I like the final thing so much I'm selling a square, untextenated (its a word!) version of the cover art as print from my webshop. If you'd like to buy one click here!

Wednesday, 24 July 2013


New cover I finished yesterday for Chalk by Pat Cadigan. Being released as a chapbook by This Is Horror soon!

Thursday, 30 May 2013

Cover Design - Update

by Christopher Fowler

Up until 3 days after the print deadline this cover didn't exist. I'd mocked up loads and loads of cover designs for this book over a period of weeks, and none of them were ever quite right, before finally settling on a photofit style thing (below). 
Anyway, whilst hurriedly designing the books' interior (having already blown the deadline) it suddenly dawned on me that a simple black and white scalpel/text layout I'd put together for the title page looked far more striking than the proper cover image, so I completely redesigned the whole thing that afternoon!

Some of the many roughs, sketches and mockups I did:

In the end I reused a few of these discarded ideas on the full cover design.

Wednesday, 29 May 2013

Cover Design

by Al Ewing

First off: this is a fabulous book, go and read it. I hope I've done it justice with this cover, because it really is one of the best things Solaris have published. In the book, characters from novels can be programmed into clone bodies to act in TV shows and Hollywood movies, so for the cover I decided to make a face from words and sentences, and Al sent me passage of text from the story to use for this purpose. I like the weird way the sentences form new ones as they run alongside each other. My workmates were particularly amused by the 'I Hate Drawing' that appears above the right eyebrow (complete accident, and untrue). This has also got to be the first piece of art I've done that required proof-reading...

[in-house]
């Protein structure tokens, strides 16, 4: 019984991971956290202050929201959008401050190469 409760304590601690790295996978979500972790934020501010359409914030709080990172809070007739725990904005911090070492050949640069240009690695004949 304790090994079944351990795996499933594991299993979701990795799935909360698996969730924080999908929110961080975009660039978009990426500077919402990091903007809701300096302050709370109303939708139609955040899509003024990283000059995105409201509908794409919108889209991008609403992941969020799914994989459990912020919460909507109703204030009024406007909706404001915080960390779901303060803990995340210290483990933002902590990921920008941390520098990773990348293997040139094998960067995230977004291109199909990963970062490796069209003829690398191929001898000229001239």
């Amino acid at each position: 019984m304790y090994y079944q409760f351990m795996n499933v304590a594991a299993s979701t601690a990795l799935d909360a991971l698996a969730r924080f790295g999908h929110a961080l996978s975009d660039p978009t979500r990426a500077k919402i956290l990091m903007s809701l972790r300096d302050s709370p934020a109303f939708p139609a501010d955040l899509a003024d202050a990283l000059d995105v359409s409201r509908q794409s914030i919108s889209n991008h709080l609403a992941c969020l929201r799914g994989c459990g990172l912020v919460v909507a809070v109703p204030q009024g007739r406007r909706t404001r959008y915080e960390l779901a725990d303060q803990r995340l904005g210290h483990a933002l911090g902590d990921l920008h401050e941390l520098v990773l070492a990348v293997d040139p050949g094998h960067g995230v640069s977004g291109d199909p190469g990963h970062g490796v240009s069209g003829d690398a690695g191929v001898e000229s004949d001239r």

For once my rough looked quite close to the final version...

Aside from the colours, the back cover and spine layout for the US version are very similar to the UK one, but the American sales team/buyers weren't taken with the crop (or much else) on the original mockup. Initially I just extended the drawing out further than I intended and added Al's name into the face, but i felt in lost some of the impact from the UK one, so decided to just do a more traditional book title design, using the art as a design element rather than the whole cover. Below are some of the many colour options I came up with to try and placate them to start with. I like the repetition in this - it makes it looks quite surreal...

For more information on The Fictional Man click here
To buy a copy go here (Amazon)

by Pat Kelleher

Not much to say about this one as it was really quick to do. It's an ebook only novella, bizarrely about the native american trickster god Coyote and the hunt for his missing penis, which usually resides in a bag around his neck (yep!). After knocking a few ideas around I came up with this ridiculously phallic totem pole made up of imagery from the story, hoping Pat would see the funny side of it and not think I was taking the piss out of his book! Happily he thought it was pretty funny too, and suggested a ton of cool stuff to add in.